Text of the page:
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GOP walks tightrope on taxes, deficit


Congressional Republicans haven't had an easy time reconciling their pursuit to extend the Bush tax cuts -- even for families earning more than $250,000 per year -- with their stated desire to also reduce the size of the deficit.

After all, the Treasury Department estimates that extending all the Bush tax cuts would carry a price tag of nearly $3.7 trillion over 10 years. Extending the tax cuts for those making less than $250,000 would cost $3 trillion over 10 years.

Here was Senate Minority Leader Mitch McConnell on "Meet the Press" on Sunday:

MR. GREGORY: But my question is how do you pay for an extension of tax cuts? Because if you're concerned, as Republicans say they are, about cutting spending and the deficit, you have to acknowledge that tax cuts are not paid for.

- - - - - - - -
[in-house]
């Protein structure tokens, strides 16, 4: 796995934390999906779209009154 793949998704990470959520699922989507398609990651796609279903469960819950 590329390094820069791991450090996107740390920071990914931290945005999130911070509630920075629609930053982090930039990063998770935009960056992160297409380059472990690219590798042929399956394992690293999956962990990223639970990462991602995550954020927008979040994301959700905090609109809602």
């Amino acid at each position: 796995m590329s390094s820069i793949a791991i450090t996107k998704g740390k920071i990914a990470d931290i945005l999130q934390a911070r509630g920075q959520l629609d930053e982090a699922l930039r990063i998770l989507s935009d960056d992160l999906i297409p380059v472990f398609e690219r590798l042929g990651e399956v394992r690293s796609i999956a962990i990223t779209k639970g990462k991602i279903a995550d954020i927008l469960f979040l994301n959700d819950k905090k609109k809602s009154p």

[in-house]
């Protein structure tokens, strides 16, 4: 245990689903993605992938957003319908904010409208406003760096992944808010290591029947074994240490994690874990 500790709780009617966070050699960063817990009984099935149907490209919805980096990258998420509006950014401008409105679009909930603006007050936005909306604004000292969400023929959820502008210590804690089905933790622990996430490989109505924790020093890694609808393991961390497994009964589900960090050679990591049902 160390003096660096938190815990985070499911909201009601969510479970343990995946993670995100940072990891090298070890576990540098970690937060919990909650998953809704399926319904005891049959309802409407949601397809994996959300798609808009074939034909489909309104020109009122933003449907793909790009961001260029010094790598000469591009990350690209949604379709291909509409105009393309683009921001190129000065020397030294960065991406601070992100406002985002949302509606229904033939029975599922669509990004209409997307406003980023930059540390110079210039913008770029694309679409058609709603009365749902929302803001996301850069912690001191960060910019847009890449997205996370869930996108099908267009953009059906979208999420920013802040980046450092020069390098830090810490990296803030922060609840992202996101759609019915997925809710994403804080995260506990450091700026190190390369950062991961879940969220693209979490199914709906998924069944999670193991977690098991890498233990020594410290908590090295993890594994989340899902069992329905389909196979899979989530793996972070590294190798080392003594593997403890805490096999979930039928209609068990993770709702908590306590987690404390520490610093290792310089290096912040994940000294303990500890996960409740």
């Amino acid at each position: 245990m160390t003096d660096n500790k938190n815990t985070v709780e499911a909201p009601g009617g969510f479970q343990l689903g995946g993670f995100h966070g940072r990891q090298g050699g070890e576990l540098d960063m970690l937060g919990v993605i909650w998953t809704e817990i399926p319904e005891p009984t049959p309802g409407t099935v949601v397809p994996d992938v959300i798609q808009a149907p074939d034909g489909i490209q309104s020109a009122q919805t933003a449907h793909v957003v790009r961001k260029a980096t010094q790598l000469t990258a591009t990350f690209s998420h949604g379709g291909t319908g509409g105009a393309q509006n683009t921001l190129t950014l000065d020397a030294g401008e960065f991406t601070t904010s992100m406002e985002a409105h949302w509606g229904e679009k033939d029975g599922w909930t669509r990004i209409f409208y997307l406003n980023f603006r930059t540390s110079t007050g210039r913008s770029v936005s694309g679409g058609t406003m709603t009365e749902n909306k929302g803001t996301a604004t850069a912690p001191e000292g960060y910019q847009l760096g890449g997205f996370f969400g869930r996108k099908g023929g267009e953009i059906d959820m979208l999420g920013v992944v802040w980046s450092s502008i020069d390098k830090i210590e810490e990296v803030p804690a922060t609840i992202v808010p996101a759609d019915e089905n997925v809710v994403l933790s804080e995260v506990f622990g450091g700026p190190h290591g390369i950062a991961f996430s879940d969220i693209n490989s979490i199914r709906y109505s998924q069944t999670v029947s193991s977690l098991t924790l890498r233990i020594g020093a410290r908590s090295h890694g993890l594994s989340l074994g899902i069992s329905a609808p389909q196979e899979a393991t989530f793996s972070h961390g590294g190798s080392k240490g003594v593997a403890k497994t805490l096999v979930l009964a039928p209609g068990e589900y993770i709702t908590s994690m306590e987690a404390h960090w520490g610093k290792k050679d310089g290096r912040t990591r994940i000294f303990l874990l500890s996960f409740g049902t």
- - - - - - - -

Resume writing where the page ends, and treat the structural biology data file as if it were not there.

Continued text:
SEN. McCONNELL: Well, what, what, what, what are you talking about paid for? This is existing tax policy. It's been in place for 10 years. What they're talking about is raising taxes, impacting 50 percent of small business income in the middle of what most Americans think is a recession. That is not a responsible thing to do in my judgment.

And here was House Minority Leader John Boehner today in his economic speech:

Listen, we need to have an honest conversation with the American people about the scope of our fiscal challenges -- that means everything from short-term commitments to long-term commitments.

It is an act of bad faith -- and bad judgment -- to start this conversation by imposing job-killing tax hikes on families and small businesses.

Failing to rein in these debts is our own fault -- both Democrats and Republicans. We should not punished unemployed workers and small business owners for our inability to make the tough choices we were elected to make.

We need to start looking at every government program and ask ourselves: Is it right to force our grandkids to pay for this? As Mitch Daniels, the governor of Indiana, recently said: "You'd really be amazed at how much government you'd never miss."

The possible equivalent of what Boehner was saying: I know I need to lose a significant amount of weight, but let me hit the all-you-can-eat buffet at Shoney's before I start that diet.